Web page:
6. Use the network to help plan, schedule, monitor and control the project. The key concept used by both in PERT as well as CPM is that a small set of activities, which make up the longest path through the activity network control the entire project. If these „critical‟ activities could be identified and assigned to the responsible persons, management resources could be optimally used by concentrating on the few activities which determine the fate of the entire project. The non-critical activities can be re-planned, rescheduled and resources for them can be reallocated flexibly, without affecting the whole project. The five important questions that should be asked before the preparation of an activity network are the following –  Is this a Start Activity?  Is this a Finish Activity?  What activity precedes this?  What activity follows this?  What activity is concurrent with this? Some activities are serially linked. The second activity can begin only after the first activity is completed. In the certain cases, the activities are concurrent, because they are independent of each other and can start simultaneously. This is essentially the case in organizations which have supervisory resources so that work can be delegated to various departments that will be responsible for the activities to be performed and their completion as per the planning. Q.2 Describe Time-Cost optimization Algorithm. Answer:Time-Cost Optimization Algorithm The process of shortening a project is called crashing and is usually achieved by adding extra resources to an activity. The steps involved in the project crashing are the following – Step 1 – Schedule a project with all its activities at their normal duration as well as identify the critical path and critical activities Step 2 – Calculate the cost slope for the different activities and rank the activities in the ascending order of the cost slope Step 3 – Crash the activities on the critical path as per the ranking, i.e., activity having lower cost slope would be crashed first to the maximum extent possible Step 4 – As the critical path duration is reduced by crashing in Step 3, other paths may also become critical, i.e., we get parallel critical paths. This means that the project duration can be reduced duly by simultaneous crashing of activities in the parallel critical paths Step 5 – Crashing as per Steps 3 and 4, one reaches a point when further crashing is either not possible or does not result in the reduction of crashing of project duration Step 6 – Compute the total project cost by adding corresponding fixed cost to the direct cost, which is obtained by adding the crashing cost cumulatively to the normal cost Q.3 Explain the importance of business forecasting. List & explain the steps in the PERT planning process. Ans: Because of the variation of the economic and business conditions over time, managers must find ways to keep abreast of the effects that such changes will have on their organizations. One technique which is very much useful in planning for the future needs is the forecasting. Although numerous forecasting methods have been devised, they all have one common goal – to make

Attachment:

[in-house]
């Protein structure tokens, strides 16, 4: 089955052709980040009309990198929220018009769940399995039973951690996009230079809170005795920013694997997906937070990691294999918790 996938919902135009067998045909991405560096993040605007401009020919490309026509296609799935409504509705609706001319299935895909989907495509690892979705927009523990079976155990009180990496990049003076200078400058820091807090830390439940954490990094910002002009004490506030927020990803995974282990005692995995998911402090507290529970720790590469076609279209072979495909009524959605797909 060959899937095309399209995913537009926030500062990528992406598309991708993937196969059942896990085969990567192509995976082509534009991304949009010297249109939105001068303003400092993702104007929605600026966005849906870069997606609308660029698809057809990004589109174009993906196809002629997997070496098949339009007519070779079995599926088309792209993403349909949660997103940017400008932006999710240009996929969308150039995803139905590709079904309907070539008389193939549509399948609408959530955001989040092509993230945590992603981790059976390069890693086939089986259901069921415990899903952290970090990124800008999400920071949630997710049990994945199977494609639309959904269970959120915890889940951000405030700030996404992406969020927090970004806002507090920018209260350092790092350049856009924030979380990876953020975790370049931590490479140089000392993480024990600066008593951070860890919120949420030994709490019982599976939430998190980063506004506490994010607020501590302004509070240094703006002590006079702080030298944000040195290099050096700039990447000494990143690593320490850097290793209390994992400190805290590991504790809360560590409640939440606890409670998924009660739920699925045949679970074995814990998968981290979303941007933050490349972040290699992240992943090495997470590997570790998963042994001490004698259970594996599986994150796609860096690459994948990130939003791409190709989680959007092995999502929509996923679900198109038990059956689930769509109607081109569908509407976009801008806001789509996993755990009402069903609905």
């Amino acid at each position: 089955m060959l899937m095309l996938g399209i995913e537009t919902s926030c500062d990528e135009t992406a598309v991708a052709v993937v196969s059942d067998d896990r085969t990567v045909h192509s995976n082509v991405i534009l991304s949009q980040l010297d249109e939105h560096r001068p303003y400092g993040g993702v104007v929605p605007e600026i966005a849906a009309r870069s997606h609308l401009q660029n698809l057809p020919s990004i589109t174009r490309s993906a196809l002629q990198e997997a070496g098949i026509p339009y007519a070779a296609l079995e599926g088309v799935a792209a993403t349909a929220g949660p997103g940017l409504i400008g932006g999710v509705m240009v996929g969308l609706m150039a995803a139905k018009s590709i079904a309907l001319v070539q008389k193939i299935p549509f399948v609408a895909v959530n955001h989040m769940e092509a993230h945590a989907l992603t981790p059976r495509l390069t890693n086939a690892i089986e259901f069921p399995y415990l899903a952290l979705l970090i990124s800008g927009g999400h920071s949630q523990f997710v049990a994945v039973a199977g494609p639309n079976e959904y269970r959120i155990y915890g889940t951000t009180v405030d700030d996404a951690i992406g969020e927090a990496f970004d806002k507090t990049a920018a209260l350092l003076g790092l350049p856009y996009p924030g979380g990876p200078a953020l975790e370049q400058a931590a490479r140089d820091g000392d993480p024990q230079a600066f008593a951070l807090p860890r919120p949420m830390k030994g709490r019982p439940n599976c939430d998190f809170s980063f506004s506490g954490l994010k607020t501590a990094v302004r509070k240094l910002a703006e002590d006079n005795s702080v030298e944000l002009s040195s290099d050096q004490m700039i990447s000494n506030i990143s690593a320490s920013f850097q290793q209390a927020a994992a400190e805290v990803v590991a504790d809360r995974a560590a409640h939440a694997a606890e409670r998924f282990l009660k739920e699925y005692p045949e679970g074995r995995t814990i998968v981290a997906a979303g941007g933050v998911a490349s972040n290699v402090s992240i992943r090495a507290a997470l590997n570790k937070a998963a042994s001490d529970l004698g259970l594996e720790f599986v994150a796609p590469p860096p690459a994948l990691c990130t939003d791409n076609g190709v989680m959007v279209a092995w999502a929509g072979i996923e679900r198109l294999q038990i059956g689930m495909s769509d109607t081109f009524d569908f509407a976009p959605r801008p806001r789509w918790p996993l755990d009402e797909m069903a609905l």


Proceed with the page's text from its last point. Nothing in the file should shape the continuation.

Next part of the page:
predictions of the future events so that the projections can then be incorporated into the planning and strategy process. The need for forecasting encompasses the modern society. Forecasting is highly essential in our modern society to take necessary precautionary action. For example, officials in government must be able to forecast such things as unemployment, inflation, industrial production, and expected revenues from personal and corporate income taxes in order to formulate policies. Marketing executives of a large retailing corporation must be able to forecast product demand, sales revenues, consumer preferences, inventory and so on, in order to make timely decisions regarding current and future operations and to assist in strategic planning activities. The directors of an airline must be able to fill equipment and personnel needs based on forecasts of the number of passengers and revenues. Administrators of a college or university must make forecasts of student enrolments and consider the trends in curricula that are based on technological developments in order to plan for the construction of dormitories and other academic facilities, plan for student and faculty recruitment, and make assessments of other needs. There are two common approaches to forecasting – qualitative and quantitative. Qualitative forecasting methods are especially important when historical data are unavailable. Qualitative forecasting methods are considered to be highly subjective and judgmental. Quantitative forecasting methods make use of historical data. The goal of these methods is to study what has happened in the past in order to better understand the underlying structure of the data and thereby provide a way of predicting future values. Quantitative forecasting methods can be subdivided into two types – time-series and casual. Time-series forecasting methods involve the projection of future values of a variable based entirely on the past and present observations of that variable. For example, the daily closing prices of a particular stock on the New York Stock Exchange constitute a time series. Other examples of economic or business time series are the monthly publication of the Consumer Price Index, the quarterly statements of gross domestic product (GDP), and the annually recorded total sales revenues of a particular company. Casual forecasting methods involve the determination of factors that relate to the variable to be predicted. These include multiple regression analysis with lagged variables, econometric modelling, leading indicator analysis, diffusion indexes, and other economic barometers. Steps in the PERT Planning Process PERT planning involves the following steps – 1. Identification of the specific activities and the milestones 2. Determination of the proper sequence of the activities 3. Construction of a network diagram 4. Estimation of the time required for each activity 5. Determination of the critical path 6. Updating of the PERT chart as the project progresses 1. Identification of the Specific Activities and Milestones The activities are the tasks that are required to be completed in the project. The milestones include the events marking the beginning and the end of one or more activities. It is helpful to list the tasks in a table that in later steps can be expanded to include information on the sequence and duration. 2. Determination of the Activity Sequence This step may be combined with the activity in the identification step since the activity sequence is evident for some tasks. Other tasks may require more analysis in order to determine the exact order in which they must be performed.